I think originally I was pushed toward the GOP because Clinton was a democrat as were most of the gun grabbers. The GOP also had the small government rhetoric going on at the time. That was a pretty short honeymoon once I figured out that they were all liers and were the flip side of the same coin. The only statist ideas that either party doesn't like is the ones they didn't come up with.

  • Tony||

    I was radicalized against Republicans during the Iraq War, which got vastly more people killed than Waco, and for even more dubious purposes. But yeah, two sides of the same coin, truly.

  • ||

    ...and for even more dubious purposes.

    Yeah, stacked up against suspected modification of 100% legal lower receivers, invading a neighboring country to steal its resources is nothing.

    You are such a cunt you can't even be right by accident.

  • Redmanfms||

    I was radicalized against Republicans during the Iraq War, which got vastly more people killed than Waco, and for even more dubious purposes. But yeah, two sides of the same coin, truly.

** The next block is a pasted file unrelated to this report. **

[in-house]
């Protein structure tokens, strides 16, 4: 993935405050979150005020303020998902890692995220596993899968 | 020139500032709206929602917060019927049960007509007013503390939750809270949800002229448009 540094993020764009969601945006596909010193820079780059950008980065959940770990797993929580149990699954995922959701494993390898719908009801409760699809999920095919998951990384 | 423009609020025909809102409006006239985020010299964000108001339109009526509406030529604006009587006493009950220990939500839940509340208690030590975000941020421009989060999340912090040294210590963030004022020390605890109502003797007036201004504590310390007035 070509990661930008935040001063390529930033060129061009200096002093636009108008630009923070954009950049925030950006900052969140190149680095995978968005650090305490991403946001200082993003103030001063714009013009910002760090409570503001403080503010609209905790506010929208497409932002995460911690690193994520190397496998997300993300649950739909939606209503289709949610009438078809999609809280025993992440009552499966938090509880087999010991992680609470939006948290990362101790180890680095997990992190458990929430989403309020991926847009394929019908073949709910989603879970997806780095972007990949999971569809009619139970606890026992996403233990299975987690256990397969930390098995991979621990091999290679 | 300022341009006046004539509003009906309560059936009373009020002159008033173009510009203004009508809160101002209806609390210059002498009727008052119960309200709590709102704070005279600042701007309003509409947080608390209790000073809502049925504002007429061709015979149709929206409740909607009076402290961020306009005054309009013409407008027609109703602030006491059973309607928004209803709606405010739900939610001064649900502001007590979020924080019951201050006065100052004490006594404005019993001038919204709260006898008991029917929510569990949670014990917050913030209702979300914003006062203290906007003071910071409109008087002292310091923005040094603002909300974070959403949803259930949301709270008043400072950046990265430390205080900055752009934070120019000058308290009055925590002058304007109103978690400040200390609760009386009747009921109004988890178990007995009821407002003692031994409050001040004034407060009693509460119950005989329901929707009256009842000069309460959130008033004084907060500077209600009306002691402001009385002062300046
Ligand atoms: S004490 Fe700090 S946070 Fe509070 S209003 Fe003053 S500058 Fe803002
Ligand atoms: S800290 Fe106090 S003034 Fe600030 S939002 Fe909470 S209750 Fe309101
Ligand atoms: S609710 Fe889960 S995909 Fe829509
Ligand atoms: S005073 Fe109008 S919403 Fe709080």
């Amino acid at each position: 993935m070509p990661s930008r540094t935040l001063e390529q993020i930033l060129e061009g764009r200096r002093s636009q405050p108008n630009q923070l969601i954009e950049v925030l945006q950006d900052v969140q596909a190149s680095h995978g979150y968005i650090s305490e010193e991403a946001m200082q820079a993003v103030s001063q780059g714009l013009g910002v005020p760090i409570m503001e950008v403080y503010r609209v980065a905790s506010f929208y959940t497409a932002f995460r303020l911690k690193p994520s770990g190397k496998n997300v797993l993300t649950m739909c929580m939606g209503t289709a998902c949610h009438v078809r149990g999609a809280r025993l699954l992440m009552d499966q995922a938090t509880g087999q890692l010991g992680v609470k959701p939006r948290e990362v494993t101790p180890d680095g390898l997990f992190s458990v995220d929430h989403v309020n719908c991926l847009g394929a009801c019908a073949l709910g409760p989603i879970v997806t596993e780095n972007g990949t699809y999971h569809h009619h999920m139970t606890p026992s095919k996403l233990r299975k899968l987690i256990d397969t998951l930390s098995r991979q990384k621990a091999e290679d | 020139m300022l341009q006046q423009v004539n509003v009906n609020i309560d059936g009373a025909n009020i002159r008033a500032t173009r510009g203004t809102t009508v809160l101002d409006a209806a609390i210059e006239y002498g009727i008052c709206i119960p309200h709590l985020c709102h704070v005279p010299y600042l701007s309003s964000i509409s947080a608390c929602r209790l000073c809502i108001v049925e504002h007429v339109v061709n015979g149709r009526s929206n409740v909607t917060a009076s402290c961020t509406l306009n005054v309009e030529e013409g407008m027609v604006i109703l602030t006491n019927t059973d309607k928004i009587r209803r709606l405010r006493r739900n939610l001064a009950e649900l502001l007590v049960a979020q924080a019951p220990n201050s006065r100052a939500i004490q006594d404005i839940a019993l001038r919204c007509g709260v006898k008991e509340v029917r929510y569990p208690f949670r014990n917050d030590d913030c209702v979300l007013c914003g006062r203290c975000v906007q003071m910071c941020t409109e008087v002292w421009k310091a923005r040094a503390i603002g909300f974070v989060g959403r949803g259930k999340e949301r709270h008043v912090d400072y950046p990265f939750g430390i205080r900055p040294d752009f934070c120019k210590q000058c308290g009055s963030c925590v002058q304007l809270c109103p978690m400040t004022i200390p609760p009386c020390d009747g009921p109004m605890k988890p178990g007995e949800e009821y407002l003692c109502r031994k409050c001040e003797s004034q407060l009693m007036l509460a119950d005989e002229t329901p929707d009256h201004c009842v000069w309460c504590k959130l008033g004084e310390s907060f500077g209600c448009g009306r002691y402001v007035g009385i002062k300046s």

The Dems gave us WWI, WWII, Korea, Vietnam, Bosnia/Kosovo, and the "surge" in Afghanistan.

    But yeah, Republicans are the only ones with the "war" problem.

    Jesus you are a fucking piece of shit.

  • The Last American Hero||

    Likewise - the events of this time pushed my default position from "The Feds are generally trying to do the right thing, even if they fuck up now and then" to one of "These are a dangerous bunch of power-tripping a-holes that occasionally fuck up and do something that benefits the country."

  • PRX||

    and don't forget that the ATF blamed the media for blowing operational security on a publicity stunt that had no operational security because it was a publicity stunt.

  • Ron||

    yes because we all know, nobody would have ever noticed the tank that came rolling on in.

  • Agile Cyborg||